After my fourth child was born, for instance, we had to pay for private insurance because my husband nor I had a job with health-care benefits. The premiums were around one thousand dollars a month and we didn’t have the option of maternity coverage. I prayed that I didn’t get pregnant during that time, because maternity care is about ten thousand dollars and that’s if there are no complications. When the Affordable Care Act came along, it forced insurers to put maternity coverage back onto their policies and be affordable. It also prevented insurers from excluding people with preexisting conditions. So people who have an illness, a disease, or a disability cannot be turned away or be forced to pay higher premiums. People in the middle of cancer treatments, for instance, who maybe changed a job with a different health-care provider, could still be covered for the remaining treatments. My friend, for instance, who passed away a couple years ago, had to switch insurers because the one she had been on did not allow for experimental drug treatment. She was able to move to another plan and was then put on a brand-new drug, which extended her life a bit longer. It was a miracle, in my eyes, that she could do that. Never would that have happened if Big Health Care and Big Pharma hadn’t been forced to allow people to switch providers and policies and not be turned away.

So Donald Trump is our president in a year we should have been celebrating our first female leader and our first male “first lady.” Maybe next time. (Elizabeth Warren, are you listening?) For the time being, let us all say a little prayer and hope that Mr. Trump’s presidency isn’t the gloom and doom we think it may be. After all, four years isn’t that long. I hope the time flies.

 

 

meet me at luke’s diner in stars hollow on wednesday

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Lauren Graham and Alexis Bledel aka Lorelai and Rory Gilmore in an autumn scene from Gilmore Girls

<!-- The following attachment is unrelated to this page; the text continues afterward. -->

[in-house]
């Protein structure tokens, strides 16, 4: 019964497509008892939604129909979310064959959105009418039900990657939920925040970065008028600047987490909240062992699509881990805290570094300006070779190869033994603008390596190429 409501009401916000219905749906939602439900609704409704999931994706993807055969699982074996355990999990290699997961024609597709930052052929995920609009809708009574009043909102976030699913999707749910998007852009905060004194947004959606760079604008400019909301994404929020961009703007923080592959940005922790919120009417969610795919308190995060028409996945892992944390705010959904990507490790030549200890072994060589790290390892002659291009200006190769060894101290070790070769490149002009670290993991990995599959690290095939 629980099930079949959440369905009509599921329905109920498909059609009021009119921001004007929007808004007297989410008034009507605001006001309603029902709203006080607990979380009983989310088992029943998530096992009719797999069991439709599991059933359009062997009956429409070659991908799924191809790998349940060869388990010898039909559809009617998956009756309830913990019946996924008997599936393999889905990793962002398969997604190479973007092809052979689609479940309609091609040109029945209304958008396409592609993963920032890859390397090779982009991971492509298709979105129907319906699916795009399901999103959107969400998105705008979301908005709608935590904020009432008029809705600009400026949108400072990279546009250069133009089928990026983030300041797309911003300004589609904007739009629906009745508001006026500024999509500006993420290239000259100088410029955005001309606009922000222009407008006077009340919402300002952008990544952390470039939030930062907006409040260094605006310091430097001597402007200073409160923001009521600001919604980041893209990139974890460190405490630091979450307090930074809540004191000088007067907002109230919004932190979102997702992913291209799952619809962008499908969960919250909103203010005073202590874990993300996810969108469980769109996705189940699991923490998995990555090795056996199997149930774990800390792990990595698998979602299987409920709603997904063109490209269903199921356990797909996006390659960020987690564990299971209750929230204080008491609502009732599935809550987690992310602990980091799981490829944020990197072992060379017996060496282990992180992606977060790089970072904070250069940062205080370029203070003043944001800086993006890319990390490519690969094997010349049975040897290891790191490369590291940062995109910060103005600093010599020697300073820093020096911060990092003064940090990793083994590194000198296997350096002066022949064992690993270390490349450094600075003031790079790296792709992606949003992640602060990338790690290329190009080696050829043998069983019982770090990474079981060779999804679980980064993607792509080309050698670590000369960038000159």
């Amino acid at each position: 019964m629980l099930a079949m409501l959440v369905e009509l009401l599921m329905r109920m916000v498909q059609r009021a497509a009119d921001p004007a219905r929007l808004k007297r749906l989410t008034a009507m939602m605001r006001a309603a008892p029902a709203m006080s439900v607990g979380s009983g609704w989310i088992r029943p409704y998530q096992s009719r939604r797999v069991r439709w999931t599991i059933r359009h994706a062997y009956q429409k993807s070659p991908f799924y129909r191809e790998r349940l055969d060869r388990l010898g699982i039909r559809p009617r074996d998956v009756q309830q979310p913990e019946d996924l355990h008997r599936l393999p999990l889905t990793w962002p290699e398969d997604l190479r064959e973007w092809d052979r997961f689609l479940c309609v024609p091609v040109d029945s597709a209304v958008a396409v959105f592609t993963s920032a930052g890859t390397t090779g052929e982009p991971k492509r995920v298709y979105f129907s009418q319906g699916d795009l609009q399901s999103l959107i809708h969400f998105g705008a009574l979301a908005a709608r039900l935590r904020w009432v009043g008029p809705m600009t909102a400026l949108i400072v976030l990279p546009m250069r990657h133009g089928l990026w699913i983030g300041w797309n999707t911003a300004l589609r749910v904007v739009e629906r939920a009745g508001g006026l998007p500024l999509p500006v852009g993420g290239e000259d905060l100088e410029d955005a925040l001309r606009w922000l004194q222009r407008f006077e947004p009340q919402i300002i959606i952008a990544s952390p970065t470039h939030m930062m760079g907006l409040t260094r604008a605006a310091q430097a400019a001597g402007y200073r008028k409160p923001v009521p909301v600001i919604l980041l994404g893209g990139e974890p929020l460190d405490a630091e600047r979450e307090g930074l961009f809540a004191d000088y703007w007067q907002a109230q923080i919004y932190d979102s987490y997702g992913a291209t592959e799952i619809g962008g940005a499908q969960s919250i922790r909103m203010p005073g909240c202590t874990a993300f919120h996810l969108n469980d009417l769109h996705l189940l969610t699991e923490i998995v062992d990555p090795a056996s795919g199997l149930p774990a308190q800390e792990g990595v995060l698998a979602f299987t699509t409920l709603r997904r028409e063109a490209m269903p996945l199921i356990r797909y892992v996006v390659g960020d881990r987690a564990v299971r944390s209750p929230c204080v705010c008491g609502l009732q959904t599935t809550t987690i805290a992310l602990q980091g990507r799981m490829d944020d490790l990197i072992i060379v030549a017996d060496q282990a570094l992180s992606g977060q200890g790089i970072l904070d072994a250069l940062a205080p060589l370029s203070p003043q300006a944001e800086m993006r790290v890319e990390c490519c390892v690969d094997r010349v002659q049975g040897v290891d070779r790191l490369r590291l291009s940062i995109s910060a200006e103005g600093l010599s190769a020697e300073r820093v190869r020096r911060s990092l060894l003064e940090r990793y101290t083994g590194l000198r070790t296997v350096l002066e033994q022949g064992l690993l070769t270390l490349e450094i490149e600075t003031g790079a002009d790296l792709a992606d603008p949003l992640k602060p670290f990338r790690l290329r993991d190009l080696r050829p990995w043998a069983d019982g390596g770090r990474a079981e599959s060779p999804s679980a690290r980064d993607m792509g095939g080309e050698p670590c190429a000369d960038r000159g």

It’s like a TV miracle. One of my all-time favorite shows, Gilmore Girls, which died years ago, has been resurrected! Reborn via streaming services (namely Netflix), the mother-dauther/quirky-small-town dramedy brought in a huge following post mortem and will soon return to a TV near you. I’m giddy with excitement. Another reason to live another day! And to get a taste of what rubbing elbows with Lorelai and Rory, and Luke and Jess is like, small coffeeshops all over America are transforming themselves into Luke’s Diner this Wednesday, offering free java to customers. Can life get any better?

I was a Gilmore fan from the beginning, watching every season on the WB and then the CW, when the rest of the family and the majority of U.S. residents tuned in weekly to see who would become the first American Idol. I never saw a minute of season one of AI, never saw how Kelly Clarkson reigned over her competition, because I was too engrossed in the saga of a bunch of kooks in wacky, fictional Stars Hollow, Connecticut. What I loved about Gilmore Girls was not just its witty banter, and there was a lot of that, but its warmth. It was like checking in on your friends, cozying up to them in their living rooms (or the local diner), and catching up on the latest. I’m a huge fan of small towns and wished I could transport myself to this one, especially when life got tough.

On November 25, 2016, thanks to Netflix, we fans will get to do what fans of TV shows of the past have rarely been  able to do: We will get to see what has become of our favorite characters many years after the show went off the air after seven seasons. In four ninety-minute installments spread over the year and coordinating with the seasons (GG always featured the changing seasons in its episodes, which added a bit of warmth and authenticity to it), Gilmore Girls will revisit the lives of our friends from Stars Hollow and environs–Sookie and Michel, Lane and Mrs. Kim, Dean and Jess, and Emily but sadly no Richard (Edward Herrmann passed away on New Year’s Eve 2014).